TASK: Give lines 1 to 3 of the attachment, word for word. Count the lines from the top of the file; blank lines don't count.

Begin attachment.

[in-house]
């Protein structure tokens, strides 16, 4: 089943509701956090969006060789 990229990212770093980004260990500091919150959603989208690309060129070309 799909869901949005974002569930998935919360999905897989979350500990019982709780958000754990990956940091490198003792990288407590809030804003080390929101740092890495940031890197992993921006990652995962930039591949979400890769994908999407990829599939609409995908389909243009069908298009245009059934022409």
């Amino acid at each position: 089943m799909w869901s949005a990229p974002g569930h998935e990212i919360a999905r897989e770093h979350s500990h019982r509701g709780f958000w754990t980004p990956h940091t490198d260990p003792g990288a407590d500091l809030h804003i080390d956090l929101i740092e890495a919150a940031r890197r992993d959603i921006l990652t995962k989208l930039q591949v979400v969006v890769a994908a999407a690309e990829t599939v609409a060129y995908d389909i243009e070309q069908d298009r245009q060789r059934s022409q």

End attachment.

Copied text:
[in-house]
């Protein structure tokens, strides 16, 4: 089943509701956090969006060789 990229990212770093980004260990500091919150959603989208690309060129070309 799909869901949005974002569930998935919360999905897989979350500990019982709780958000754990990956940091490198003792990288407590809030804003080390929101740092890495940031890197992993921006990652995962930039591949979400890769994908999407990829599939609409995908389909243009069908298009245009059934022409």
């Amino acid at each position: 089943m799909w869901s949005a990229p974002g569930h998935e990212i919360a999905r897989e770093h979350s500990h019982r509701g709780f958000w754990t980004p990956h940091t490198d260990p003792g990288a407590d500091l809030h804003i080390d956090l929101i740092e890495a919150a940031r890197r992993d959603i921006l990652t995962k989208l930039q591949v979400v969006v890769a994908a999407a690309e990829t599939v609409a060129y995908d389909i243009e070309q069908d298009r245009q060789r059934s022409q």